Cat lovers get a bad rap.
There’s the stereotype of the crazy cat lady who lives alone with 16 cats (and one litter box). Or the misconception that people who love cats (like, really, really love cats) are somehow less social than their canine-adoring companions.
We’re here to debunk those clichés! Meet three self-proclaimed cat ladies who are anything but crazy.
Hannah Shaw, 29, Project Director of Kitten Lady
Hannah Shaw has been working on animal advocacy issues since she was old enough to have an opinion on how animals should be treated.
At 12, she stopped eating meat, started attending animal welfare protests, and even organized a few of her own.
At first her efforts were focused on protecting farm and circus animals. Then soon after graduating college, Hannah found an orphaned kitten hiding in a tree. As she researched how to care for her new companion, she learned how kittens were treated in the country’s shelter system.
What she discovered appalled her.
“In the spring, orphan neonatal kittens can make up 50% or more of shelter euthanasias,” Hannah says. Without a mama, the kittens are just too much work, she says.
Hannah spent three years working with rural shelters in North Carolina, educating them on how to find foster homes for orphaned kittens. Then she took her efforts to Washington DC, where she now works on animal policy issues and lobbies to change the treatment of abandoned neonatal kittens.
Two years ago Hannah started the kittenxlady profile on Instagram. Originally it was just a place to post pictures of the kitties she fostered without overwhelming friends on her personal social media channels. But at more than 146,000 followers, it’s become a platform for Hannah to educate people about the plight of orphaned newborns.
Her goal is to turn followers into fosterers. And it’s working. Every day people write in to tell her they started fostering because of her profile.
A few months ago she started selling merchandise, which has helped her devote her efforts to Kitten Lady full time—at least for the next few months—and still pay her rent.
Her advice to fellow cat lovers is to get out there and help. Foster kittens; participate in trap, neuter and return programs; take in pregnant mama cats; lobby for their protection; volunteer. Do something, she says.
“If you love cats, the best way to demonstrate that love is by participating in efforts to protect them.”
Deena Malkina, 34, CEO and Co-Founder of KitNipBox
When she was 10 years old, Deena Malkina had to leave everything behind. Even Elvira.
The kitten her mom had found mewing and shivering outside a grocer in their Ukrainian neighborhood had grown into a beautiful and healthy housecat. But there was no room for Elvira in the next chapter of their lives.
At the time, Ukraine was still part of the former USSR. Life was tough. Deena was one of four people living in a 300-square-foot, one-bedroom apartment. Groceries were rationed. Every morning her mom lined up at 5 a.m. to wait hours for a liter of milk.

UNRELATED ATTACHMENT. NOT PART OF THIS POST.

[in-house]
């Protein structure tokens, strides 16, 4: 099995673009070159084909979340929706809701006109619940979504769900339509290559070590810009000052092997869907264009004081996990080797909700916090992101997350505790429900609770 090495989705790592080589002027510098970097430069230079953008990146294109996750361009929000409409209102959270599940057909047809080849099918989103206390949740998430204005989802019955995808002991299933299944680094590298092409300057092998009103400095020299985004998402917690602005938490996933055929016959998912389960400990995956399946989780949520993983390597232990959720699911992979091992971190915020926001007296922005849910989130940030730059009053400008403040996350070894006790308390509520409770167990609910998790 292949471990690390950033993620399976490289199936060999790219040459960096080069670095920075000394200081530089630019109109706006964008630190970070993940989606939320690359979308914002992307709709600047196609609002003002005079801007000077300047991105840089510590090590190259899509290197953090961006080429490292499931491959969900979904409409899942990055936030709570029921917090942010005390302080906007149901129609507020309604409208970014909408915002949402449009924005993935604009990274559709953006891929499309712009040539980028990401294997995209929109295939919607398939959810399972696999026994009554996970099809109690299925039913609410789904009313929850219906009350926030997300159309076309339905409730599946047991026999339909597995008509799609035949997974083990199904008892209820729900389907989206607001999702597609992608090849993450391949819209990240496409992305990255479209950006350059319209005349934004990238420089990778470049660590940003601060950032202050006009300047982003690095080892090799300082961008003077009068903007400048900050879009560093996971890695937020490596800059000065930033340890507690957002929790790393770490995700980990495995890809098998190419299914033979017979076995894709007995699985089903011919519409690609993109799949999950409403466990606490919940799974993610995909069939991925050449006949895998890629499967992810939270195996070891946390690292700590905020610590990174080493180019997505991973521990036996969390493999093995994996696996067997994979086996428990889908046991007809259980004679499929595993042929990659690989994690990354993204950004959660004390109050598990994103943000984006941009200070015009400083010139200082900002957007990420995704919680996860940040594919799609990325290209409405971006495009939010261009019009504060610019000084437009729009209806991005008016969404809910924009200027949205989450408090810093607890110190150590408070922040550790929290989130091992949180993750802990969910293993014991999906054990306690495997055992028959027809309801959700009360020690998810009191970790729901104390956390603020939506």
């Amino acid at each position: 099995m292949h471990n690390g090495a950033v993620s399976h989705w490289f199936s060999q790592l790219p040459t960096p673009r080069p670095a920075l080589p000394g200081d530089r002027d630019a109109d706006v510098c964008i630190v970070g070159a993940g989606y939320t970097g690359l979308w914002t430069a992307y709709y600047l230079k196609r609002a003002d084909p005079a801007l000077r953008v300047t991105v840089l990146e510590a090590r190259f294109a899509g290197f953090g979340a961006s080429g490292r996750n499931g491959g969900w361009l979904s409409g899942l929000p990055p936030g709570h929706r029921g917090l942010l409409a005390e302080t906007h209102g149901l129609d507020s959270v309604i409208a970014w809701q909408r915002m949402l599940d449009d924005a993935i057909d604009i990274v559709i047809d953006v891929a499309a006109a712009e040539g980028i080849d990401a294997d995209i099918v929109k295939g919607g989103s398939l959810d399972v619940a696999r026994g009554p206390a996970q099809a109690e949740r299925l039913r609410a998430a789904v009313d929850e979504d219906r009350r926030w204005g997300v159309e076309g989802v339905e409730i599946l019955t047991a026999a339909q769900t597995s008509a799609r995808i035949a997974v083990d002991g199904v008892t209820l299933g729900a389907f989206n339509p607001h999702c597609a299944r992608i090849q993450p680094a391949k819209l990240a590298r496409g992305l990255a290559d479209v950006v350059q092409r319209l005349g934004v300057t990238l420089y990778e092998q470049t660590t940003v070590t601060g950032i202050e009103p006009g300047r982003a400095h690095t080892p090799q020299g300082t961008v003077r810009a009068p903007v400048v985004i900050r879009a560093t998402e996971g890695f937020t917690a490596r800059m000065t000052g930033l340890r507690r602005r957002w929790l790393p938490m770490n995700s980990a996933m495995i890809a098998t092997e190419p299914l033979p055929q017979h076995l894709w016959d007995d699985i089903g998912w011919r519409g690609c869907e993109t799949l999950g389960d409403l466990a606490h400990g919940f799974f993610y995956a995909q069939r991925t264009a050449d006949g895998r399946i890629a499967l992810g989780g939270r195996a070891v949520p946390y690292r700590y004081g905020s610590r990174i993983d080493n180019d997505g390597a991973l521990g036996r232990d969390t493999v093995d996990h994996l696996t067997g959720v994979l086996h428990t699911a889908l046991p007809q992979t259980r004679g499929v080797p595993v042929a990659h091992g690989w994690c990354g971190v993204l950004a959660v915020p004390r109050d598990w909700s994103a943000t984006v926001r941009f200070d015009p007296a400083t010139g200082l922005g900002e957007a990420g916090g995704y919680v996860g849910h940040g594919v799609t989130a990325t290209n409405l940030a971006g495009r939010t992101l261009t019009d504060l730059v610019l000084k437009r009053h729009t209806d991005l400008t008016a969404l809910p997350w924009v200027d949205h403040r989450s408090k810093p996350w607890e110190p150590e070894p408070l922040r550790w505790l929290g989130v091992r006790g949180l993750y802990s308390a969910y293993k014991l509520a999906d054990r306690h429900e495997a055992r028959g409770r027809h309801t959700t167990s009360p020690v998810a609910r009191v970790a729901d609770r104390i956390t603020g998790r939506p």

In an effort to seek out a better life, Deena and her family moved to the USA. They had no money, no belongings, and no Elvira. The sweet girl was given to a neighbor.
“It was pretty traumatic. I was saying goodbye to my whole world,” Deena says. “Now, I realize it was for the best … The opportunities I had here would have never happened in the Ukraine.”
Among those opportunities was attending Harvard Business School, where Deena learned to turn her passion for the Elviras of the world into a full time job.
In early 2014 she and a partner launched KitNipBox, a monthly subscription box of cat treats and toys. A chunk of the company’s revenue goes to animal welfare programs across the country.
Seeing her company’s diverse client base has just proven to Deena that there’s more than one way to define a “cat lady”.
“‘Cat ladies can be anyone; they can even be men,” she says. “We need to raise awareness of the fact that we’re not just one type of person.”
Stef Hu, 28, Creator of whycatwhy.com
Stef Hu was always a dog person. But when she rescued her first cat five years ago, she started looking at the world through a different lens.
“I used to think cat people were insane,” Stef says. “Then I finally got one and I was like, cats are so freaking weird! Now I understand the fanaticism.”
To celebrate her newfound appreciation, Stef created whycatwhy.com, a site that attempts to answer your burning questions about feline behavior. Recent posts include: “How do I get my cat to stop licking me so much?” and “ Why are cats so obsessed with bathrooms?”
As she dug into the research, she discovered there were fascinating answers to even the most basic cat questions.
Take: “Why does my cat purr?”
“Cats purr at a frequency that stimulates healing and regenerates bone growth. They do it to relax, and they also do it when they’re injured or stressed out because it stimulates healing,” Stef says. “I thought, wow, they’re like Wolverine!”
Becoming a cat lover has changed her.
“I’ve become a lot more curious and open to the world because of how wrong I was about cats,” she says.
When she’s in a group setting she now goes out of her way to chat up the people who seem the most shy and awkward.
“I’m like, you remind me of my cat! I’m going to get to know you!”
Her advice to other cat lovers? “Fly your freak flag!”
“At some point society is going to have to accept that cats are these awesome creatures that inspire this fanatic devotion,” she says. “The less ashamed and more loud and proud we are, the more likely the rest of the world will realize we’re just regular people who really love something.”